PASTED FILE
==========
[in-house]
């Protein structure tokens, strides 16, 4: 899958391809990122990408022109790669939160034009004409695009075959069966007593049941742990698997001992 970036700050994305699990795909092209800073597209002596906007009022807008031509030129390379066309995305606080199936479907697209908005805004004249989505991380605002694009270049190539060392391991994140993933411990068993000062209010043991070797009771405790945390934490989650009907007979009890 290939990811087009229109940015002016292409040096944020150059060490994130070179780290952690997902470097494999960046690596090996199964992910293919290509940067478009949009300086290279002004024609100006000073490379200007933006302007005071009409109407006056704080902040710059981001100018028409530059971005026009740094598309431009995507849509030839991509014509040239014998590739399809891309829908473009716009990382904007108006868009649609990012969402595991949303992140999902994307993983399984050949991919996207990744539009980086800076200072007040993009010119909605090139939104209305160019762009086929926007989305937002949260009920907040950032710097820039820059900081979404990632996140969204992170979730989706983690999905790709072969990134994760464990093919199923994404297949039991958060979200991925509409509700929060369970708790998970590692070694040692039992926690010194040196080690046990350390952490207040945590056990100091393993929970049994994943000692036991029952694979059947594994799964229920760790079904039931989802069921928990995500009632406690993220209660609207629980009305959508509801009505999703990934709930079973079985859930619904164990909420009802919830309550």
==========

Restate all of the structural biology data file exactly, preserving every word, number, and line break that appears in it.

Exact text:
[in-house]
């Protein structure tokens, strides 16, 4: 899958391809990122990408022109790669939160034009004409695009075959069966007593049941742990698997001992 970036700050994305699990795909092209800073597209002596906007009022807008031509030129390379066309995305606080199936479907697209908005805004004249989505991380605002694009270049190539060392391991994140993933411990068993000062209010043991070797009771405790945390934490989650009907007979009890 290939990811087009229109940015002016292409040096944020150059060490994130070179780290952690997902470097494999960046690596090996199964992910293919290509940067478009949009300086290279002004024609100006000073490379200007933006302007005071009409109407006056704080902040710059981001100018028409530059971005026009740094598309431009995507849509030839991509014509040239014998590739399809891309829908473009716009990382904007108006868009649609990012969402595991949303992140999902994307993983399984050949991919996207990744539009980086800076200072007040993009010119909605090139939104209305160019762009086929926007989305937002949260009920907040950032710097820039820059900081979404990632996140969204992170979730989706983690999905790709072969990134994760464990093919199923994404297949039991958060979200991925509409509700929060369970708790998970590692070694040692039992926690010194040196080690046990350390952490207040945590056990100091393993929970049994994943000692036991029952694979059947594994799964229920760790079904039931989802069921928990995500009632406690993220209660609207629980009305959508509801009505999703990934709930079973079985859930619904164990909420009802919830309550």